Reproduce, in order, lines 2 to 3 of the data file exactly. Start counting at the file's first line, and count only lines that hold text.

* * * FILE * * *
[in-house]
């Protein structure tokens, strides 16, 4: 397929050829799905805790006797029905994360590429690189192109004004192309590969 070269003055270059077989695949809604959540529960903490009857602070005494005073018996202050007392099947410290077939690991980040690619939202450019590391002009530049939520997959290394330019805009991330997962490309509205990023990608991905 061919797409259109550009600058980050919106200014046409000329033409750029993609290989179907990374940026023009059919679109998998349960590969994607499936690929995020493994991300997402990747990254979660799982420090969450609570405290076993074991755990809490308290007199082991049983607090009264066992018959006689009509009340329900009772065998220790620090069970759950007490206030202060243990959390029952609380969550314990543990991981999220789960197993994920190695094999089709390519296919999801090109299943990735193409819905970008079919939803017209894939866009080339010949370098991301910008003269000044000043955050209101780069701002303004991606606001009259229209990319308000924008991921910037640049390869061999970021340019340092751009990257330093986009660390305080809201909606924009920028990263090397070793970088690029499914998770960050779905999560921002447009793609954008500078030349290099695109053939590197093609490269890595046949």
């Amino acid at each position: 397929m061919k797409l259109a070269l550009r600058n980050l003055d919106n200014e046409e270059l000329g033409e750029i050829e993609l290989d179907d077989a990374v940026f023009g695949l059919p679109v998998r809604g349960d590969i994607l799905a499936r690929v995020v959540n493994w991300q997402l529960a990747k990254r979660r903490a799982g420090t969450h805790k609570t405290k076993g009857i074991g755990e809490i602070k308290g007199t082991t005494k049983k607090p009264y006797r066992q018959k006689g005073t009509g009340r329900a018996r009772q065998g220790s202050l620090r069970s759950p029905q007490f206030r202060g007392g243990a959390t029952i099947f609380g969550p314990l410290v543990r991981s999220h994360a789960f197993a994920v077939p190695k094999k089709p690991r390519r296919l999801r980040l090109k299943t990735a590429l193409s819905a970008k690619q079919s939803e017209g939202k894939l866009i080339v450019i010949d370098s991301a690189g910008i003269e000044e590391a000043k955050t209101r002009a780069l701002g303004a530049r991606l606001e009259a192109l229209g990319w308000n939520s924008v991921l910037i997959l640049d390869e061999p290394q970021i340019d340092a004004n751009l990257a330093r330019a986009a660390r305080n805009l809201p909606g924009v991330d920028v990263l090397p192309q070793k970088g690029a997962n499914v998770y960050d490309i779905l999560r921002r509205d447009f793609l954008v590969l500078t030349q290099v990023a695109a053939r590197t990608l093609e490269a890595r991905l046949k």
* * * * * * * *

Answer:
């Protein structure tokens, strides 16, 4: 397929050829799905805790006797029905994360590429690189192109004004192309590969 070269003055270059077989695949809604959540529960903490009857602070005494005073018996202050007392099947410290077939690991980040690619939202450019590391002009530049939520997959290394330019805009991330997962490309509205990023990608991905 061919797409259109550009600058980050919106200014046409000329033409750029993609290989179907990374940026023009059919679109998998349960590969994607499936690929995020493994991300997402990747990254979660799982420090969450609570405290076993074991755990809490308290007199082991049983607090009264066992018959006689009509009340329900009772065998220790620090069970759950007490206030202060243990959390029952609380969550314990543990991981999220789960197993994920190695094999089709390519296919999801090109299943990735193409819905970008079919939803017209894939866009080339010949370098991301910008003269000044000043955050209101780069701002303004991606606001009259229209990319308000924008991921910037640049390869061999970021340019340092751009990257330093986009660390305080809201909606924009920028990263090397070793970088690029499914998770960050779905999560921002447009793609954008500078030349290099695109053939590197093609490269890595046949």
């Amino acid at each position: 397929m061919k797409l259109a070269l550009r600058n980050l003055d919106n200014e046409e270059l000329g033409e750029i050829e993609l290989d179907d077989a990374v940026f023009g695949l059919p679109v998998r809604g349960d590969i994607l799905a499936r690929v995020v959540n493994w991300q997402l529960a990747k990254r979660r903490a799982g420090t969450h805790k609570t405290k076993g009857i074991g755990e809490i602070k308290g007199t082991t005494k049983k607090p009264y006797r066992q018959k006689g005073t009509g009340r329900a018996r009772q065998g220790s202050l620090r069970s759950p029905q007490f206030r202060g007392g243990a959390t029952i099947f609380g969550p314990l410290v543990r991981s999220h994360a789960f197993a994920v077939p190695k094999k089709p690991r390519r296919l999801r980040l090109k299943t990735a590429l193409s819905a970008k690619q079919s939803e017209g939202k894939l866009i080339v450019i010949d370098s991301a690189g910008i003269e000044e590391a000043k955050t209101r002009a780069l701002g303004a530049r991606l606001e009259a192109l229209g990319w308000n939520s924008v991921l910037i997959l640049d390869e061999p290394q970021i340019d340092a004004n751009l990257a330093r330019a986009a660390r305080n805009l809201p909606g924009v991330d920028v990263l090397p192309q070793k970088g690029a997962n499914v998770y960050d490309i779905l999560r921002r509205d447009f793609l954008v590969l500078t030349q290099v990023a695109a053939r590197t990608l093609e490269a890595r991905l046949k």